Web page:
dcsimg

Description

provided by AmphibiaWeb articles

Thorius infernalis is a small salamander species with a snout-vent length of 18.6 - 18.8mm. It has a pointed snout and a fairly broad head in comparison to the width of its body. The nostrils are ovate, and the eyes project slightly past the jaw when viewed from above. A groove underneath each eye extends to the lip. The limbs are short, and the feet and hands are narrow with fused digits and pointed digit tips. The relative lengths of the fingers are as follows, from longest to shortest: III > II > IV > I. The relative lengths of the toes are as follows, from longest to shortest: III > IV > II > V > I. The tail is stocky and narrows out at the end. There is a noticeable postiliac gland (Hanken et al 1999).

Thorius infernalis is distinguished from similar species in this genus by its relatively long tail in comparison to its small body size, shorter limbs, pointed toe tips with fused toes, and narrower head with a more pointed snout. It is differentiated from T. omiltemi and T. grandis, which are the other Thorius species found in Guerrero, Mexico, by its small size, and lack of maxillary teeth. When compared to T. minutissimus, T. infernalis can be differentiated by having less protuberant nostrils and lacking rounded toe tips. It is distinguished from T. pennatulus, T. narismagnus, and T. smithi, by lacking rounded nostrils (Hanken et al. 1999).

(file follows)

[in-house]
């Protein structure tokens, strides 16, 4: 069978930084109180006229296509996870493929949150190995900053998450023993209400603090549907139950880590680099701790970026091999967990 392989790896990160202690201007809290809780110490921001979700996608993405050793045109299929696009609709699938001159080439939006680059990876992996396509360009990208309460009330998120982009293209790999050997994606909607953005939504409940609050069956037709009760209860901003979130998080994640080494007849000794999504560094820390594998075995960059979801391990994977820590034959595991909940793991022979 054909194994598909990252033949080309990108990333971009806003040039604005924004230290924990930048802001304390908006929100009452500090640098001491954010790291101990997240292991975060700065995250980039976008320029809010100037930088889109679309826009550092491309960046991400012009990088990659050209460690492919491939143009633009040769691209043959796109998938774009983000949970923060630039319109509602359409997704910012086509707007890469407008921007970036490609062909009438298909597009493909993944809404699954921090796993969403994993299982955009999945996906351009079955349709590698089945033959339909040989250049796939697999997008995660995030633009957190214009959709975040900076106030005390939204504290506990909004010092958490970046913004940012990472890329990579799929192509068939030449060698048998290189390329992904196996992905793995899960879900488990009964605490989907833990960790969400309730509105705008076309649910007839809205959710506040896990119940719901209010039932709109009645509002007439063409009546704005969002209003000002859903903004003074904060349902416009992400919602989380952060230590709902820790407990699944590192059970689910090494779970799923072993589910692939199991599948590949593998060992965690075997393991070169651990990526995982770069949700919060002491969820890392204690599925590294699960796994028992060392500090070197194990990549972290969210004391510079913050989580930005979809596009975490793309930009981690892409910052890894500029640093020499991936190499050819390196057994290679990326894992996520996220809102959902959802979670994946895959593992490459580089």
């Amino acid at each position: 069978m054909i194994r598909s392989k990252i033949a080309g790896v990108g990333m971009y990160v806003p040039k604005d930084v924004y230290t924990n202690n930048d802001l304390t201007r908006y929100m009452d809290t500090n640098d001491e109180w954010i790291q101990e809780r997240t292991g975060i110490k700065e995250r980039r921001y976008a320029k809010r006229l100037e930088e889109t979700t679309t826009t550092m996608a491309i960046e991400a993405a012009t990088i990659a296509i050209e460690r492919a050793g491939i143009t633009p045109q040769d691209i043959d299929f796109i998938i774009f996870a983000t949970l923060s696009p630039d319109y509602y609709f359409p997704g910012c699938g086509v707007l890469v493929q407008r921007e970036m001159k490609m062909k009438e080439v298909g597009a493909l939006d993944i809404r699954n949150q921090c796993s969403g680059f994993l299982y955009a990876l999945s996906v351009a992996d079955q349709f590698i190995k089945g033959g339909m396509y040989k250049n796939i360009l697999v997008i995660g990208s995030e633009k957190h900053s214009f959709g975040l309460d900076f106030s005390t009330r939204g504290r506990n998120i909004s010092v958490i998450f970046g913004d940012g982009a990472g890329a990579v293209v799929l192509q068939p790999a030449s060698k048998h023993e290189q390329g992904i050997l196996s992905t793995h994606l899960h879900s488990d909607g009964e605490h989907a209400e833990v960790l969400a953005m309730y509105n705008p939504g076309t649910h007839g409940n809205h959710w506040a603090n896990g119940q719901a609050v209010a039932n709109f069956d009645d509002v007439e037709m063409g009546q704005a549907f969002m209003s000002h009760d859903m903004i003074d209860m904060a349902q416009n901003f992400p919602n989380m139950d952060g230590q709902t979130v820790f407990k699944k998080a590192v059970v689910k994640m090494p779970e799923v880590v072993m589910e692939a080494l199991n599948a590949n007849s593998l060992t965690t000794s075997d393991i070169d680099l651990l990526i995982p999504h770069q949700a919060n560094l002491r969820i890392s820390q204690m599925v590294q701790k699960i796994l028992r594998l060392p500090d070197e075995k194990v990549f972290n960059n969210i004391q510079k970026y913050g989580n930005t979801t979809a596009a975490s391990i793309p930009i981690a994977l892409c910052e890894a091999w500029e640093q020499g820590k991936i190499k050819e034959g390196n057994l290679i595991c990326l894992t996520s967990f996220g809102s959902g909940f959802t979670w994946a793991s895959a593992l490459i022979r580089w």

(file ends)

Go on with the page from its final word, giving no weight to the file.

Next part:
In life, the sides are fairly dark. A pale stripe runs from the back of the neck down to the tail, though it fades in color as it reaches the tail. The underside is lighter than the sides, and is noticeably lighter at the throat. In preservative, it is golden brown overall, though with darker sides and a lighter back and underside. A faint stripe runs from the head to the base of the tail. The throat is spotted white, with markings interspersed throughout the underside. Its irises are gray (Hanken et al 1999).

The male has one premaxillary tooth and five vomerine teeth, whereas the female lacks premaxillary teeth and has seven vomerine teeth (Hanken et al 1999).

The species authority is: Hanken, J., Wake, D. B., Freeman, H. L. (1999). "Three New Species of Minute Salamanders (Thorius: Plethodontidae) from Guerrero, México, Including the Report of a Novel Dental Polymorphism in Urodeles." Copeia, 1999(4), 917-931.

As there are only two known specimens to represent this species, no molecular analysis has been conducted to genetically compare this species to others. However, Thorius species can be grouped by the presence of maxillary teeth, which T. infernalis lacks. This absence of maxillary teeth is thought to represent an ancestral trait among the genus, suggesting that T. infernalis is a more ancestral species within Thorius (Hanken et al. 1999, Rovito et al. 2013).

The species epithet, infernalis, is derived from Latin meaning “of the lower world” and refers to the lower elevation in which this species was found. Its common name refers to the nearby city of Atoyac de Álvarez, which is among the hottest geographical locations in North America (Hanken et al. 1999).

Further surveys are needed to determine if this species still exists in the wild. Field verification is needed to better predict potential distributional ranges in order to effectively protect land that is suitable for T. infernalis in hopes of saving the species (Ochoa-Ochoa et al. 2009).

license
cc-by-3.0
author
Jennifer Schoener
original
visit source
partner site
AmphibiaWeb articles

Distribution and Habitat

provided by AmphibiaWeb articles